business processes that tend to rely on distributed and autonomous services. (1) Trust of
services can be improved when implemented with Blockchain in which persistency, validity,
and auditability can be inherently gained. Identity is necessary in the process of service
selection. (2) Specialized Blockchain systems can be used to maintain QoS attributes of services
and provides accesses to QoS information for service selection purpose. Permissioned
Blockchain is a suitable choice where a group of entities are responsible for maintaining QoS
ledgers. The QoS information can be opened or closed depending on consortium policies.
Private Blockchains are questionable about trust, while public Blockchains face an obstacle
regarding time inconsistency for confirmation settlement (also known as transaction finality).
8 W. Viriyasitavat/ Journal of Industrial Informatic Integration 1 (2018) xxxxxx
(2) Dynamic and Static: In opened environments, changes are common for businesses to optimize
their processes to achieve better efficiency and cost effectiveness. Modern business processes
become more dynamic and changes are very difficult to solved when multiple organizations are
involved. The dynamicity in the aspect of services has been addressed by trust and QoS that
Blockchain provides. However, changes in internal processes can introduce another trust issue,
when changes from one organization may have cascade effect on another. Cross-organizational
business processes must be opened by manifesting its business logics across involved parties.
To obtain Blockchain benefits for process executions, smart contract can be employed where a
business process can be encoded into smart contract transactions [66]. The business logic is
closed to public but open for involved parties. Permissioned Blockchain fit in this context
where the degree of decentralization varies depending on the number of involved parties.
However, certain degree of persistency, validity, and auditability can be achieved.
(3) Workflow Formation and Enactment: Workflow formation is the stage when business workflow
is constructed with process definitions. Enactment stage involved with process executions at
runtime. When many organizations are involves, Blockchain technology serves two purposes.
(1) It is the repository for business process descriptions that guarantee the correctness of
workflow structure and flow controls. This operation is simple, as we need only a special type
of transaction to record static descriptions. And (2) after a business process workflow is
instantiated as an instance, process executions will be generated and encoded into smart
contracts [66, 67], which guarantee operation validity as specified in the workflow descriptions.
Since smart contract code is deployed and truthfully executed by external actors to change the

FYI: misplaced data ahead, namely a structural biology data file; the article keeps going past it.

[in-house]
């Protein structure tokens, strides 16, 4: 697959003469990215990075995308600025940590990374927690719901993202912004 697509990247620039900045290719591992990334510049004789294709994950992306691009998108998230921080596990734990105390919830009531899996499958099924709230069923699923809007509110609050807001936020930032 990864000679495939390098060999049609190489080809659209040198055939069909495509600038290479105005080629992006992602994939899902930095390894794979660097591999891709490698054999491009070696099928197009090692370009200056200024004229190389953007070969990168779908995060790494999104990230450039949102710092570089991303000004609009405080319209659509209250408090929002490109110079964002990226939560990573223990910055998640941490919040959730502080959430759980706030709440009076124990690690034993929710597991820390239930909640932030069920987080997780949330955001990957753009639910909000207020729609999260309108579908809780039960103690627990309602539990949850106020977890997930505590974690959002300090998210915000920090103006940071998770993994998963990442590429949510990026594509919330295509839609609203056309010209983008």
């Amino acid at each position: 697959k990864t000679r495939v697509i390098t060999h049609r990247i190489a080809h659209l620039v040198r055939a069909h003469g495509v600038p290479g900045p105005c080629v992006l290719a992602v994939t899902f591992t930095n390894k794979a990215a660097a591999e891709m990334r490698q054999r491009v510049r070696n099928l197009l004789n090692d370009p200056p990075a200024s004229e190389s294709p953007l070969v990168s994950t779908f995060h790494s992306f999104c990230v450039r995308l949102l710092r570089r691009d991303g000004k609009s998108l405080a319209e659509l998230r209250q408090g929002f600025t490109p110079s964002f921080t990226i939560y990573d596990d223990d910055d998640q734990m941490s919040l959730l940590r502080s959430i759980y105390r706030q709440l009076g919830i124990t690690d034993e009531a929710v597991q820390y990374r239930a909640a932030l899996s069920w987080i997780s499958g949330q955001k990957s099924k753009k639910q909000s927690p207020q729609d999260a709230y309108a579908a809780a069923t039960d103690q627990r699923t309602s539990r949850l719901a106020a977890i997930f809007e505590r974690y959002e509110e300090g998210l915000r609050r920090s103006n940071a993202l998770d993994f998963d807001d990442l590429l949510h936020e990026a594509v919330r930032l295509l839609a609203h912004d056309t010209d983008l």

state of a Blockchain ledger, abstracting business process descriptions and instances, which are
stored as transactions, will directly gain Blockchain benefits. Specifically, a process workflow
comprising tasks executed by multiple services can be coordinated by smart contracts operating
on a Blockchain infrastructure. It also enables users to track the state of process instances from
a global viewpoint.
(4) Centralized and Decentralized Management: As business processes become more distributed,
centralized workflow management is facing major challenges in meeting the conflicting
requirements of scalability, security, openness, and cost. Interoperation and integration of cross-
organizational business processes rely on distributed, autonomous, and also heterogeneous
services for task executions. However, one security issue of decentralized management is the
trustiness of services, in which Blockchain technology becomes a vital role to establish trust as
already mentioned. In either aspect, centralized management perhaps is able to gain Blockchain
benefits by using private Blockchain configuration, while the configuration of decentralized
management is more opened for either permissioned or public Blockchain.
In summary, cross-organizational business processes frequently involve several enterprises that form
as a consortium. Permissioned Blockchain is a suitable choice for this setting. Since it is Blockchain-
implemented, the benefits including persistency, validity, and auditability can be gained at some level
depending on organizations (nodes) involved in a Blockchain network. The degree of closeness and openness
varies as being mandated by consortium policies and other factors such as local law and regulations. Identity
must be clear for authentication and authorization among involved organizations.
4. Architecture for Blockchain Consensus in Business Processes
There exist multiple consensus protocols in asynchronous environment like the Internet. The selection of a
consensus depends on assumptions and requirements of a system to be implemented. In the context of
business processes, what we have to concern about selecting a consensus is the time used for transactions to
W. Viriyasitavat/ Journal of Industrial Informatic Integration 1 (2018) xxxxxx 9
be confirmed, known as transaction finality. However, FLP impossibility suggests that only two from three
properties can be achieved in a distributed and asynchronous setting. This becomes problematic when a